Bangalore, Feb 26 (Calcutta Tube) The biotechnology industry Friday welcomed the slew of incentives and tax reliefs proposed in the union Budget for the ensuing fiscal 2010-11.
‘Though we need to read the fine-print for details, we thank the finance minister for responding to some of our concerns, especially for raising the weighted deduction on all in-house R&D (research and development) to 200 percent from 150 percent,’ Biocon chairperson Kiran Mazumdar told IANS here.
As significant part of the R&D budget is not in-house, the industry hopes the benefit would apply to costs incurred on filing international patents for protecting the IP (intellectual property) and conducting clinical trials outside the country.
‘The increased deduction should allow us to claim international patenting cost and in licensing technology. Otherwise, it will not be helpful. The government needs to be little more insightful than making cosmetic changes,’ Mazumdar said.
The Association of Biotechnology led Enterprises (ABLE) also said legitimate R&D expenses need to be covered under the weighted deduction scheme.
Lauding the service tax exemption on testing and certification of seeds, the association said the concessions extended to medical devices and equipment industry would benefit the healthcare sector in reducing the end-costs.
The budget has proposed concessional basic duty of five percent, CVD (countervailing duty) of four percent and zero special additional duty on medical equipment. Specified inputs for manufacturing orthopedic implants are also exempted from import duty.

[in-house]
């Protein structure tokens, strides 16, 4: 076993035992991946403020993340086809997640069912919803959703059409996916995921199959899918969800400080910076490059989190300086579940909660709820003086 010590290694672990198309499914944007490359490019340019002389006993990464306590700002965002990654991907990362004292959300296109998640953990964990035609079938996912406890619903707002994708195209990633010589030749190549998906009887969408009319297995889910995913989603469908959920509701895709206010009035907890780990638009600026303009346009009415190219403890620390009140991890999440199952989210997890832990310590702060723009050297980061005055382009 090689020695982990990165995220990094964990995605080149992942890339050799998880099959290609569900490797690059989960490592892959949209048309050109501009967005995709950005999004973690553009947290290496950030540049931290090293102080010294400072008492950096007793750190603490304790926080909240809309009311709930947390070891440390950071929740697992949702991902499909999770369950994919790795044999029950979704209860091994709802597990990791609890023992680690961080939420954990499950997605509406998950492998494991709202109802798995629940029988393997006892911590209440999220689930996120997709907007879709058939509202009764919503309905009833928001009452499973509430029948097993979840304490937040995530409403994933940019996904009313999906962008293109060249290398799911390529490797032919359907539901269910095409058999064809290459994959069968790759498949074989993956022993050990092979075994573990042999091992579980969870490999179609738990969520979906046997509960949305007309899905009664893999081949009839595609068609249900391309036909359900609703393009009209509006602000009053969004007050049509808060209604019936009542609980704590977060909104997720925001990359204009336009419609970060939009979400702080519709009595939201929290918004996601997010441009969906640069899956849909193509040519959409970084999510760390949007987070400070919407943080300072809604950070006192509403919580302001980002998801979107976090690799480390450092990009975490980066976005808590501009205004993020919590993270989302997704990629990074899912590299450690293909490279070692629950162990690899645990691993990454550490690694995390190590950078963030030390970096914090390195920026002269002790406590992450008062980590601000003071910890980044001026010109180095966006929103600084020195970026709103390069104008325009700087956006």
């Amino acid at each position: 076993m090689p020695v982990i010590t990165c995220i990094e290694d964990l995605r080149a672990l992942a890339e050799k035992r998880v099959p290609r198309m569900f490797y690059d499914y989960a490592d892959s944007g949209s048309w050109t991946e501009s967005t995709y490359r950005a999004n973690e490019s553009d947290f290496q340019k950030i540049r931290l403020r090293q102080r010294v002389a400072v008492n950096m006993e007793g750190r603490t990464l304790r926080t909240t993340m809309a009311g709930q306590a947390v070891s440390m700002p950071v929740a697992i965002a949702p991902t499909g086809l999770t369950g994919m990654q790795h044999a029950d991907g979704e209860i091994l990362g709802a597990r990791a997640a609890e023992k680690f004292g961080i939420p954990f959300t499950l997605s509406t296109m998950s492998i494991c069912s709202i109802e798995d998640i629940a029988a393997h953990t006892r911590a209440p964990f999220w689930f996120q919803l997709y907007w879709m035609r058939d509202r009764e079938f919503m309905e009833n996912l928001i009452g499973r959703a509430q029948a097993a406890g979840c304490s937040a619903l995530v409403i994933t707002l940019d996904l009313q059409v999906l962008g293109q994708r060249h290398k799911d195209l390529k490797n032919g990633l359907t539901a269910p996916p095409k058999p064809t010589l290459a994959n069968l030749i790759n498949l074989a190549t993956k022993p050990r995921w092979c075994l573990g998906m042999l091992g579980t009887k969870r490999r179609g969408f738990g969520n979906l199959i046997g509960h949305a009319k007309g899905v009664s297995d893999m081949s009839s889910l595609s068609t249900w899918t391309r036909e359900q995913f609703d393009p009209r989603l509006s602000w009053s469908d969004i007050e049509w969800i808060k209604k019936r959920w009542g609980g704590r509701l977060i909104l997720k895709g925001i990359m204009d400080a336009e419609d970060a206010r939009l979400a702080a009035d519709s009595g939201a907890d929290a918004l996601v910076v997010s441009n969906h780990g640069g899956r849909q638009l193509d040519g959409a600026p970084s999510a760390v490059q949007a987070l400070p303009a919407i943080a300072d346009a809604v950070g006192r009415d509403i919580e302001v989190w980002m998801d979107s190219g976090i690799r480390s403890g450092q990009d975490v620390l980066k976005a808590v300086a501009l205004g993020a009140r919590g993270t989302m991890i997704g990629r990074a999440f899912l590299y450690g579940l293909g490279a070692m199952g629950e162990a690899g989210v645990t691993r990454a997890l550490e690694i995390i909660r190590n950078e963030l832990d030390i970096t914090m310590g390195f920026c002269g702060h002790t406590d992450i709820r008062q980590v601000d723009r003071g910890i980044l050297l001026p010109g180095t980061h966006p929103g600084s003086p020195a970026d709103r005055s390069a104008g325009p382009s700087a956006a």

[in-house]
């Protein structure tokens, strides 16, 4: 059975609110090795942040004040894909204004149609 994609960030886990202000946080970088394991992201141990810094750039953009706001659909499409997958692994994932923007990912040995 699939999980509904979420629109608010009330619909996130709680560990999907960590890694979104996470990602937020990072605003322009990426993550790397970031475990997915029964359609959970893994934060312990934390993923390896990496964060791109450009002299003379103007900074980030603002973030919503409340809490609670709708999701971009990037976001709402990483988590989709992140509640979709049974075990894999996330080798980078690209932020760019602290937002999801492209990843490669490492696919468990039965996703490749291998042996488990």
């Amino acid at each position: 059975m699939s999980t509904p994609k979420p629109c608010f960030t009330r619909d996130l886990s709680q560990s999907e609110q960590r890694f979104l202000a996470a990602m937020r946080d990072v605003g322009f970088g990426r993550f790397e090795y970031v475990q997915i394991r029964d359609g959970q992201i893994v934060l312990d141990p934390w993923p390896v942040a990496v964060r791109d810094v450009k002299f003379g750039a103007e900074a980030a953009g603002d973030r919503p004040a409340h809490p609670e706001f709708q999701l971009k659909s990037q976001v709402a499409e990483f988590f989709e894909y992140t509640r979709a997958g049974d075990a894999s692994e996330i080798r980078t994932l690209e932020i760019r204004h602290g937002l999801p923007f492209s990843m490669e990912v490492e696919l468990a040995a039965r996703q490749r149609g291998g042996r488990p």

‘The complete liberalisation of pricing and payment of technology transfer fee, trademark, and brand name and royalty payments will augur well to attract fresh investments in the sunrise industry,’ the association said in a statement.
The association, however, termed the three percent increase in minimum alternative tax (MAT) rate to 18 percent as a negative signal when all other taxes were being reduced.
In a related development, Fortis Hospitals chief executive Vishal Bali regretted that the budget had ignored the call for reforming the Indian healthcare.
‘Though the budget has a whopping 46 percent of plan allocation for infrastructure development, not finding healthcare on the finance minister’s agenda takes another year away in bridging the affordability and accessibility gap in the sector,’ Bali said in a statement here.
‘The only positive step to help indigenous manufacture of consumables and implants is the import duty waiver for manufacture of orthopedic implants,’ Bali noted.
According to Manipal Health Systems chief executive Rajen Padukone, relaxation of FDI (foreign direct investment) norms will result in more international players entering the healthcare sector.
‘Extension of tax benefits on contribution to central government health scheme (CGHS) will attract more funds to the scheme and improve its operations substantially,’ Padukone said in a statement.